January 24, 2011 11:31
The Navy's elite UDT/SEALs rescued the crew of a South Korean freighter from Somali pirates on Friday, but their success masks cracks in the structure of South Korea's dwindling special forces.
The Army, Navy, Air Force, and Marine all have special forces, but their combined number is less than 20,000. The top unit is the Army Special Warfare Command. About 10,000 SWC troops are tasked with infiltrating deep behind enemy lines for reconnaissance and surveillance, destruction of key military facilities, sabotage and kidnapping of enemy VIPs.
Within the Army SWC, the 707th Special Mission Battalion is the elite commando. It combats terrorism, protects VIPs and carries out top-secret operations.
The SWC also plays a role in UN peacekeeping operations, including the Dongmyeong Unit stationed in Lebanon. The Amy also has a special operations brigade whose duties are to mop up North Korea's light infantry troops if they infiltrate South Korea.
The Navy's UDT/SEAL unit is modeled after the U.S.' UDT. The unit is famous for its intensive training. For 138 hours during one training week, UDT/SEAL members have to practice rowing a rubber boat, adjusting to the mudflat environment, and running at a canter incessantly without getting a wink of sleep. They have to eat on the hoof while carrying an 85 kg rubber boat on their heads.
The Air Force's combat controllers are another elite troop. During wartime, they too infiltrate behind enemy lines ahead of airborne troops or airlift operations to guide planes so that they can drop troops and equipment without a hitch.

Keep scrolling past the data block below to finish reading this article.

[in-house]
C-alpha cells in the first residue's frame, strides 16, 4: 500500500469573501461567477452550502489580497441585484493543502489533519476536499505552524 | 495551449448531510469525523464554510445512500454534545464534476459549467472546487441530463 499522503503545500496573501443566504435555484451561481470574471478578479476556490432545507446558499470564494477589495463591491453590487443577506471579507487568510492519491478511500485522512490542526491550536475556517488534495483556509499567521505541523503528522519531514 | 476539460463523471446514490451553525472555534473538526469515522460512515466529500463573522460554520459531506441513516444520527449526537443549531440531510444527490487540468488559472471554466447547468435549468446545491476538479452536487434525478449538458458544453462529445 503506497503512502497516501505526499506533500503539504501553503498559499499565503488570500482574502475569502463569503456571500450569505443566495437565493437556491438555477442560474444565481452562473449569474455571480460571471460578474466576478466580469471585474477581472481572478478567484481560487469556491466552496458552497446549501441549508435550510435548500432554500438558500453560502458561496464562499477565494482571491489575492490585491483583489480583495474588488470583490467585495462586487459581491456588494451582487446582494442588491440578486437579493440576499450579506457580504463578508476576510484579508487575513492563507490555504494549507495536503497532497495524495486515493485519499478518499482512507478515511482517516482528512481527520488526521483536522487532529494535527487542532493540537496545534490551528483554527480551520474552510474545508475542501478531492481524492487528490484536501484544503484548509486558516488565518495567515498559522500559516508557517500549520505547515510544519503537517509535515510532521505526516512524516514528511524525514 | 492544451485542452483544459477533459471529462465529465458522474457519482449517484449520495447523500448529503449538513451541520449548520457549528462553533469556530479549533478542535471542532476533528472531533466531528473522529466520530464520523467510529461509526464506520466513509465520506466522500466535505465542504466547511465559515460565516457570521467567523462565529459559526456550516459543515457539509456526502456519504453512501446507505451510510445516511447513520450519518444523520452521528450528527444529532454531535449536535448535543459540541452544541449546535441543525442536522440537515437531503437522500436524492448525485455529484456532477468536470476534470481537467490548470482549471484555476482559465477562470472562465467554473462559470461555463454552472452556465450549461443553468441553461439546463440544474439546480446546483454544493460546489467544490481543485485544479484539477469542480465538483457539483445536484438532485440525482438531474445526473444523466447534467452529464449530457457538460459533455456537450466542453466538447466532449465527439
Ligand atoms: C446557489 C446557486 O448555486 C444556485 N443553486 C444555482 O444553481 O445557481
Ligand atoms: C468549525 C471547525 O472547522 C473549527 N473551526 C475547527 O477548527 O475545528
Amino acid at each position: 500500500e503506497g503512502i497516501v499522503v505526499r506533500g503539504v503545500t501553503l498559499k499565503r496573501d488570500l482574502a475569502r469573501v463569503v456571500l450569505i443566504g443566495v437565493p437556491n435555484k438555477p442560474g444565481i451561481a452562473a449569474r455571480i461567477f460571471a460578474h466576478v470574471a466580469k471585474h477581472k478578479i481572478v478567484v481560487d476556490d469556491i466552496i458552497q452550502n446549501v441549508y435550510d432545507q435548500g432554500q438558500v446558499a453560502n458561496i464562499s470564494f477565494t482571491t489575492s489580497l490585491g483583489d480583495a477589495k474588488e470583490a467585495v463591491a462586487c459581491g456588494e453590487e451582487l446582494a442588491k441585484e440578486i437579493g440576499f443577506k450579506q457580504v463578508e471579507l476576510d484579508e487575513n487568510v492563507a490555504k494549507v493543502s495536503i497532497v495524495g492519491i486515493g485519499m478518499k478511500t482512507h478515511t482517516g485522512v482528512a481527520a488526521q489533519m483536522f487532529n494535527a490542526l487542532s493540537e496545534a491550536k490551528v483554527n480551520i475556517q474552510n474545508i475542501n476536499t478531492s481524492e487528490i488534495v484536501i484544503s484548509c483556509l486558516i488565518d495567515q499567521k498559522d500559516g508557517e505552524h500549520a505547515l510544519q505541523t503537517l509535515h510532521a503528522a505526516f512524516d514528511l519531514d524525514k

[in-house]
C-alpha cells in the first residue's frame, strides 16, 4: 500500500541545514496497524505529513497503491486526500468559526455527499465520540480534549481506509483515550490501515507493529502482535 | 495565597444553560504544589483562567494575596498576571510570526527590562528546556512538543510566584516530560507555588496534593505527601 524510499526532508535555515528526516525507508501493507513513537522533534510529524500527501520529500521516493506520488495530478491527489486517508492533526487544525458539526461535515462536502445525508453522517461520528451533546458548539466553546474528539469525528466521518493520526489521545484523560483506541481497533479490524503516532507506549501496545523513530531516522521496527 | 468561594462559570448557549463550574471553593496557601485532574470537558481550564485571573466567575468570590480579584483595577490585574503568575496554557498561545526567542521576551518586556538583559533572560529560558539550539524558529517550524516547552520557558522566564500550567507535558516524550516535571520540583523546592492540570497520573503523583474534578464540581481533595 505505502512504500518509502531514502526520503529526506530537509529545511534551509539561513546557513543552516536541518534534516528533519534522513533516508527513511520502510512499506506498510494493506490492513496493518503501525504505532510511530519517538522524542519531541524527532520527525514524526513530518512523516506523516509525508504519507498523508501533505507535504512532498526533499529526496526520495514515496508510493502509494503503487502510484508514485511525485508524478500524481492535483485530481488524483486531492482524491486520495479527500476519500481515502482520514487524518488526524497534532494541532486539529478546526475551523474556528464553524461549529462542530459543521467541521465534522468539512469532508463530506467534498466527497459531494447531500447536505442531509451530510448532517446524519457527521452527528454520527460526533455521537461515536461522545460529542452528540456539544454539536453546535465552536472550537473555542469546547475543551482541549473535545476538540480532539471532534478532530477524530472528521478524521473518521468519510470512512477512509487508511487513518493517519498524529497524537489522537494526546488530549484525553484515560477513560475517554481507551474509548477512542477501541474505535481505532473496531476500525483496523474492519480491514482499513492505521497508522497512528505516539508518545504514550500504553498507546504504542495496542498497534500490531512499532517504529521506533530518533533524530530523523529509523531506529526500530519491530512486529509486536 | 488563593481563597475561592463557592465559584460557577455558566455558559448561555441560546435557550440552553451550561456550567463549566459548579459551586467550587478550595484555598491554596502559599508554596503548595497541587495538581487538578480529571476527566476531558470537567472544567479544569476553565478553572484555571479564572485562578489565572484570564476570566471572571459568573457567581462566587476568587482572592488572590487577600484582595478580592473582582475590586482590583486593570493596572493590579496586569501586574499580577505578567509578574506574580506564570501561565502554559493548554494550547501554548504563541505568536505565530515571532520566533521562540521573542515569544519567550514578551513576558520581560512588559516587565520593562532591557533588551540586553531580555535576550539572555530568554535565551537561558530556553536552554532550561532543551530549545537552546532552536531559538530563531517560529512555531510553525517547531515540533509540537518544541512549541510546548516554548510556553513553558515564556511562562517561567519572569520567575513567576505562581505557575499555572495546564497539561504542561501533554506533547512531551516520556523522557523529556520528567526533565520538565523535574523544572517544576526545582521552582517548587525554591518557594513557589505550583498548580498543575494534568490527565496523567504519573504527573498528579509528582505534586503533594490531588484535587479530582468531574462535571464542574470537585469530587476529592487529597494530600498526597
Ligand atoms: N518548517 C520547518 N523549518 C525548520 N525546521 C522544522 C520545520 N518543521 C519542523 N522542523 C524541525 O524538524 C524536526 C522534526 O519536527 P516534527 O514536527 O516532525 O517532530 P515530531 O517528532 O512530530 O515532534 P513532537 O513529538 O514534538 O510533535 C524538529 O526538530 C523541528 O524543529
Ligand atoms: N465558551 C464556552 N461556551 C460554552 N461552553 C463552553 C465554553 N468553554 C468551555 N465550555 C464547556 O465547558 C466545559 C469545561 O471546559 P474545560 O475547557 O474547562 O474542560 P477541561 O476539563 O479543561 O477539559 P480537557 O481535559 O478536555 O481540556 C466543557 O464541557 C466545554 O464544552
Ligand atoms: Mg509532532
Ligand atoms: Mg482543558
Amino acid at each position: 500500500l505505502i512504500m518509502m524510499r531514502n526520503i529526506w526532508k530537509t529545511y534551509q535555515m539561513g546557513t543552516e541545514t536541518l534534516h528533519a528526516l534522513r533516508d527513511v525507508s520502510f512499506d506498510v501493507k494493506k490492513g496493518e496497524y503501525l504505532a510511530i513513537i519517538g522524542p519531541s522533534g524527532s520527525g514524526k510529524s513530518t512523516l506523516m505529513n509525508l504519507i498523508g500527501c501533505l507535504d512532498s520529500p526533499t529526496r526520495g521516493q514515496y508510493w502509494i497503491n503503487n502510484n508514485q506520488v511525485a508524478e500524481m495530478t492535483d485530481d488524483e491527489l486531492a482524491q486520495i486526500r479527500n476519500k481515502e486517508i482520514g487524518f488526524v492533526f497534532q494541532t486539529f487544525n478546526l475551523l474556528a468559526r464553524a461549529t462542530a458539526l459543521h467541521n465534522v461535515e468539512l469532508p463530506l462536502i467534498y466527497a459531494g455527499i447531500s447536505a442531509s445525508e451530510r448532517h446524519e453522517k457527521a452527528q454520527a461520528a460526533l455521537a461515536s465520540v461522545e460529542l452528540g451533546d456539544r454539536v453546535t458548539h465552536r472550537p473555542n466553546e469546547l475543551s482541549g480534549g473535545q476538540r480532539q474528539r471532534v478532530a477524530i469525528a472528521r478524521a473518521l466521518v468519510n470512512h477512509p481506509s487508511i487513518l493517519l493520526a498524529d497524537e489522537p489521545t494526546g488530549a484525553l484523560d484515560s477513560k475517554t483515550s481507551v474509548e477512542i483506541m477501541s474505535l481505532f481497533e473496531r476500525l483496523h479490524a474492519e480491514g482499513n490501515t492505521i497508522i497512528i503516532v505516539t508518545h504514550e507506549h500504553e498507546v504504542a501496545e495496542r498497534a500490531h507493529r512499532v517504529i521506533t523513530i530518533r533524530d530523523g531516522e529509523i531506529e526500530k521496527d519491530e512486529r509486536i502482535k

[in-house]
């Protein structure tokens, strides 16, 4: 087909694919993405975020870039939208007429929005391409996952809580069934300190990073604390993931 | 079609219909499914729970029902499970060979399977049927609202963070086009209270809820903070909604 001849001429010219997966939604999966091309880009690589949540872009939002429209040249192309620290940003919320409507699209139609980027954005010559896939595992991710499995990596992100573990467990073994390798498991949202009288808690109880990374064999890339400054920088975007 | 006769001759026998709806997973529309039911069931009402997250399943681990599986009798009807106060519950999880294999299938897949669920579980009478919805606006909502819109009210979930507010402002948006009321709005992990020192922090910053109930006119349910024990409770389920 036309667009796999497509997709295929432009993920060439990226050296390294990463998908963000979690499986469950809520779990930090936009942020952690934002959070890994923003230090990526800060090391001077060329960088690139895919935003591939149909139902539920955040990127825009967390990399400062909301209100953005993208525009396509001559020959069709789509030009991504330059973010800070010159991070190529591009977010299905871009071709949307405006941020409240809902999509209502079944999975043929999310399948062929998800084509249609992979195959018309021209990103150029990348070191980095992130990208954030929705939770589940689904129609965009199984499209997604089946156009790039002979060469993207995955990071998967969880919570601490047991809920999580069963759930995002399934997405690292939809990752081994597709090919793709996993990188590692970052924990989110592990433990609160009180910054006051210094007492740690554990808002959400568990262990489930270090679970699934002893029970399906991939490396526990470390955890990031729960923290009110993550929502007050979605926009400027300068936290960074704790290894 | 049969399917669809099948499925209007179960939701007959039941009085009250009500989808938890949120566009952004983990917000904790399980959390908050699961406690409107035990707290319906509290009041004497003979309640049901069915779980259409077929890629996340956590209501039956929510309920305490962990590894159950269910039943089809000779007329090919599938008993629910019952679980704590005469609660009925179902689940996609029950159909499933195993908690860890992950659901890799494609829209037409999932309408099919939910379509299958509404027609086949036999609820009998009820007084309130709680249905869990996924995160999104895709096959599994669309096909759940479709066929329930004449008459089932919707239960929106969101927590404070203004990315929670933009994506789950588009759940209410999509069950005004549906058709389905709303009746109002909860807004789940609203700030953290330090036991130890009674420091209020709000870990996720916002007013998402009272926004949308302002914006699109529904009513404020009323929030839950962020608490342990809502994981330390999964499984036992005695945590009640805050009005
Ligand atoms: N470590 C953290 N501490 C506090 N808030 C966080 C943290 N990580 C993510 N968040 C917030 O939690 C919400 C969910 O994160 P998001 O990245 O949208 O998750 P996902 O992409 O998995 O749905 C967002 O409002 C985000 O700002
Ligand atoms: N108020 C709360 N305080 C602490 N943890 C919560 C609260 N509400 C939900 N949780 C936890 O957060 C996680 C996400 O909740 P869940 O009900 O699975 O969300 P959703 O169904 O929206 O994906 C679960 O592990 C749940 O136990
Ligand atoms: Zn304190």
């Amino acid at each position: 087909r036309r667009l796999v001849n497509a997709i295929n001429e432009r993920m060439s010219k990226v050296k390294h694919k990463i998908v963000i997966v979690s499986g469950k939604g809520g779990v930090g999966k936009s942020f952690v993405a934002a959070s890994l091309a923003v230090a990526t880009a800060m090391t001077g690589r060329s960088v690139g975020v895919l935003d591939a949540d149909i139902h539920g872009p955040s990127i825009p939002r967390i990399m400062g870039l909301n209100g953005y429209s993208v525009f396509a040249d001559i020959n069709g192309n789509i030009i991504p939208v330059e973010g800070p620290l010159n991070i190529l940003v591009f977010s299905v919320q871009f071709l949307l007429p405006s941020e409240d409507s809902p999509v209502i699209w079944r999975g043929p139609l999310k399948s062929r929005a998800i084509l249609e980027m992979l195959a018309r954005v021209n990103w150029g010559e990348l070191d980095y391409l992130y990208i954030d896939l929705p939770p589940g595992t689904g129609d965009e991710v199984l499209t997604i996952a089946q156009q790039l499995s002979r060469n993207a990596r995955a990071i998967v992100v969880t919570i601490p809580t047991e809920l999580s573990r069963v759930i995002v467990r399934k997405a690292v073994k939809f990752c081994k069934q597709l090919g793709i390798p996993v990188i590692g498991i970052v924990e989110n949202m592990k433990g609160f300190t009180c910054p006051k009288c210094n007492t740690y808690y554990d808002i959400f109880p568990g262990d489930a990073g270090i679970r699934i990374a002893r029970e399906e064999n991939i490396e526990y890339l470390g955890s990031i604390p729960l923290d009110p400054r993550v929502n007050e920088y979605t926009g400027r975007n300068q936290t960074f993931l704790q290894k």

They undergo special training with the 707th Special Mission Battalion and the Navy UDT/SEAL and mountain rappelling training at the Marine Corps for three years, in addition to a yearlong training course of their own.
The search battalion is rated as the top unit in the Marine Corps. Marine recruits can join the search battalion only if they finish two weeks of basic training, seven weeks of special training, and three weeks of basic parachute training at the search battalion's training camp after the basic six-week training at Marine boot camp.
But while South Korea's special forces are recognized for their world-class capabilities, experts point out that there is still a great deal of room for improvement. For one thing, they depend on the U.S. military for equipment, because they are in short supply of special-purpose transport aircraft or helicopters needed for infiltration.
For another, long-serving special forces members have few chances of promotion, meaning some talented soldiers are reluctant to serve in the special forces.
"The hostage rescue operation is an opportunity for the military and the government to shed new light on the strategic value of the special forces," a military source said. "The government should work out a policy to improve their combat capabilities."
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